ALBANY — A powerful lawmaker on Tuesday called allegations that Gov. Kathy Hochul’s campaign unfairly profited from a treasury deal with a state vendor “alarming,” but said the Senate investigation is not looking into the crime charges.
Sen. James Skoufis, D-Orange County, was pressured by GOP lawmakers to use the investigative committee’s subpoena power to conduct an investigation into the state’s decision to pay $637 million to a New Jersey-based vendor, Digital Gadgets, to pay for about 52 million COVID-19 rapid antigen test kits.
The Digital Gadgets contracts were approved by state officials without a tender at a time when Hochul had granted itself special emergency powers to deal with the pandemic. These emergency powers allowed contracts to be entered into by the Hochul administration without review by the State Audit Office.
According to published reports, Hochul’s campaign has received around $330,000 in donations over the past few months from Digital Gadgets owner Charles Tebele and others associated with the company.
The state contracts involving digital gadgets were first spotlighted by the Albany Times Union newspaper.
Said Skoufis: “The reports I have read in the Times Union and elsewhere are alarming and there is no doubt about that.”
But he said the committee of inquiry was set up to “investigate legislative issues and try to develop legislative solutions.
“But we’re not finding any crime, and pay-to-play is a criminal charge,” Skoufis added. He said Sen. Thomas O’Mara, R-Big Flats, who has urged Democrats to use subpoenas to review the contracts, misunderstands the parameters the committee must work within.
“It’s just typical political cockiness,” Skoufis said of Republican calls for a Senate investigation. He said the proper place for such an investigation is the attorney general or local district attorneys.
The Hochul administration denies any wrongdoing in connection with the Digital Gadgets deal. The pay-to-play allegations swirl at a time when Hochul and GOP rival Lee Zeldin, a Long Island congressman, face each other in a gubernatorial election set to be decided on Nov. 8.
A spokeswoman for the governor, Hazel Crampton-Hays, said in a statement: “Governor Hochul did not oversee the procurement process and was not involved in day-to-day procurement decisions. She simply directed her team to purchase as many available tests as possible to meet the tremendous need across the state, and they did just that to keep New Yorkers safe.”
O’Mara, Republican senior member of the investigative committee, said a Senate investigation was warranted given the circumstances. “I think that pay-to-play aspect may not be a direct bribe, but it certainly has aspects that should be looked into.”
O’Mara added, “I will not hold my breath while awaiting an inquest. One of the problems with Albany’s one-party rule is that the legislature, which is the same party as the governor, is completely absent from any realm of oversight and control of the other branches of government.”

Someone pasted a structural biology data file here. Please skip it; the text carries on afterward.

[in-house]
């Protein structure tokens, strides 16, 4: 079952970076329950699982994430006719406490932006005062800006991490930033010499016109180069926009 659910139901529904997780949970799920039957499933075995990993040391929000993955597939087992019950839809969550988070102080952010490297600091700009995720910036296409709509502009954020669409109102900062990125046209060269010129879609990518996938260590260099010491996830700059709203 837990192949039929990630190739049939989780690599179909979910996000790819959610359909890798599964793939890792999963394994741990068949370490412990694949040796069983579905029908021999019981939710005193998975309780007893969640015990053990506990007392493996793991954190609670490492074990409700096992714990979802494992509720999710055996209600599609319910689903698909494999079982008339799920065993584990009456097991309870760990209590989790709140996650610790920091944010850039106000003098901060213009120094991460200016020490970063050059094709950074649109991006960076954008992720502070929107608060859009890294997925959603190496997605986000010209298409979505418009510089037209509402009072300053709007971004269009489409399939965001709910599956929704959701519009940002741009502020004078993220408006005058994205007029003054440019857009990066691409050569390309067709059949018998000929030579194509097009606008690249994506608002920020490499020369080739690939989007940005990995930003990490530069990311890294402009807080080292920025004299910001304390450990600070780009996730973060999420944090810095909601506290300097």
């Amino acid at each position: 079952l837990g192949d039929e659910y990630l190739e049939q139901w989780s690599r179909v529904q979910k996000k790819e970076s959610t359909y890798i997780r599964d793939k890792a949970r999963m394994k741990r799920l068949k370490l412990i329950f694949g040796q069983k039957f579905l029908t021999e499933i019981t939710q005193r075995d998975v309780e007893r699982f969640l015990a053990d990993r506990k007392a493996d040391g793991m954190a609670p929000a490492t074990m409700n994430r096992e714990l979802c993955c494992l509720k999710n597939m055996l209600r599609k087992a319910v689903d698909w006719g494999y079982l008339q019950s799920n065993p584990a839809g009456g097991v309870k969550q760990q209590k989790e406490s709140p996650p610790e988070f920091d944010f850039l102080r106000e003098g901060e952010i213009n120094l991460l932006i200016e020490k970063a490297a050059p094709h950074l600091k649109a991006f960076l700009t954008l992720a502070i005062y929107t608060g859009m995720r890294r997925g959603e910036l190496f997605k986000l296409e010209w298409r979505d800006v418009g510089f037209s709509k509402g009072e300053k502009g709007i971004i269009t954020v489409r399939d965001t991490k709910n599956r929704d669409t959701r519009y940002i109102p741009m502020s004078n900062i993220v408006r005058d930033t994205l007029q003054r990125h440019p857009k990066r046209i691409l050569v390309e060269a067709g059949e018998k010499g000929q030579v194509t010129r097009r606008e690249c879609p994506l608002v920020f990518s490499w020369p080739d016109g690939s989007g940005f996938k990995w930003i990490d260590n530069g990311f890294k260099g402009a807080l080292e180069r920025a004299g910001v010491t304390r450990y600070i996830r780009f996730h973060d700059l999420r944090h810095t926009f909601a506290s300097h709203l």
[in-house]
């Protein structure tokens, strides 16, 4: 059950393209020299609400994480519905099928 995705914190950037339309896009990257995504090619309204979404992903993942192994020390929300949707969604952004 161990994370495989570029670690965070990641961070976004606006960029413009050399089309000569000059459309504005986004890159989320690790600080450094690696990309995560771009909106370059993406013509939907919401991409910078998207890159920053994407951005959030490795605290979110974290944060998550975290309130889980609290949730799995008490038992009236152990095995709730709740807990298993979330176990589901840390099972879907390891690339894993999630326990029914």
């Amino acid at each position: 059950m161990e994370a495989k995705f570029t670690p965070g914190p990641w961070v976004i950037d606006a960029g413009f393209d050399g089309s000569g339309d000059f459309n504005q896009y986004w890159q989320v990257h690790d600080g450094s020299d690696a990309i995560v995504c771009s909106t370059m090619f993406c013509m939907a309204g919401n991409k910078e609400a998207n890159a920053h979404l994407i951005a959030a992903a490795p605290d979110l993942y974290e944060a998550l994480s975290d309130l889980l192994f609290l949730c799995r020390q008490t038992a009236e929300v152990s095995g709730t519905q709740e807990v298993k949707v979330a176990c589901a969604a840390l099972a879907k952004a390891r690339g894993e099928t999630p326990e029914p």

Tebele, O’Mara said, held a fundraiser for Hochul a week before the state approved the contract with his company. Citing newspaper reports, the senator said Hochul avoided the usual bidding process and Office of the Comptroller oversight by declaring a state of emergency across the country
Because Democrats have large majorities in both the Senate and Assembly, the committees are Democrat-led, and if the Senate Inquiry Committee is to open an investigation, Skoufis, as chairman, would have a significant say in any decision.
Skoufis said he plans to work with the Senate Procurement Committee to investigate issues affecting government contractors with campaign donors.
The Hochul government’s approval of the Digital Gadgets contracts also raised questions, as the state ended up paying far more for the COVID tests than the state of California, noted Bill Hammond, a researcher with the Empire Center for Public Policy
Hammond suggested the controversy over the $637 million payments to Digital Gadgets could be a “first test case” to see if a newly appointed government oversight body, the Commission on Ethics and Lobbying in Government, would act executive oversight can be effective state government.
“That’s exactly the sort of thing this commission should be looking at,” Hammond said.
He pointed out that the company that signed the contracts and those in charge of the company had not made any political donations in New York until last year. The state, he said, ended up acquiring far more test kits from Digital Gadgets than it distributed. “When you add up all the details, it’s hard to explain,” he said.
State officials noted that as Omicron infection surged in December 2021, they moved to increase home testing capacity to ensure schools can reopen and nursing homes can operate safely.
“The supply of tests available at the time — and at lower prices — was not sufficient to meet demand,” said state health department spokesman Cort Ruddy.
“The state has been working to provide New Yorkers with the best cost while addressing delivery availability and delivery schedule requirements,” he added.
The more than $330,000 in donations from Charles Tebele and his wife Nancy include payments to the campaigns of Hochul, Lt. gov. Antonio Delgado and former Lt. gov. Brian Benjamin, who vacated the office earlier this year after his arrest in an unrelated campaign corruption scandal, according to state campaign finance records.
O’Mara argued that a state Senate investigation should include a review of the Hochul campaign’s decision to hire the Tebeles’ son, James Tebele, as a paid campaign aide. The son was identified as an enrolled student.
In May, James Tebele shared a tweet indicating that the Hochul campaign had raised a total of $31.7 million in donations.
The Times Union reported that the state paid the $637 million to Digital Gadgets in 239 payments from Dec. 30 to March 25.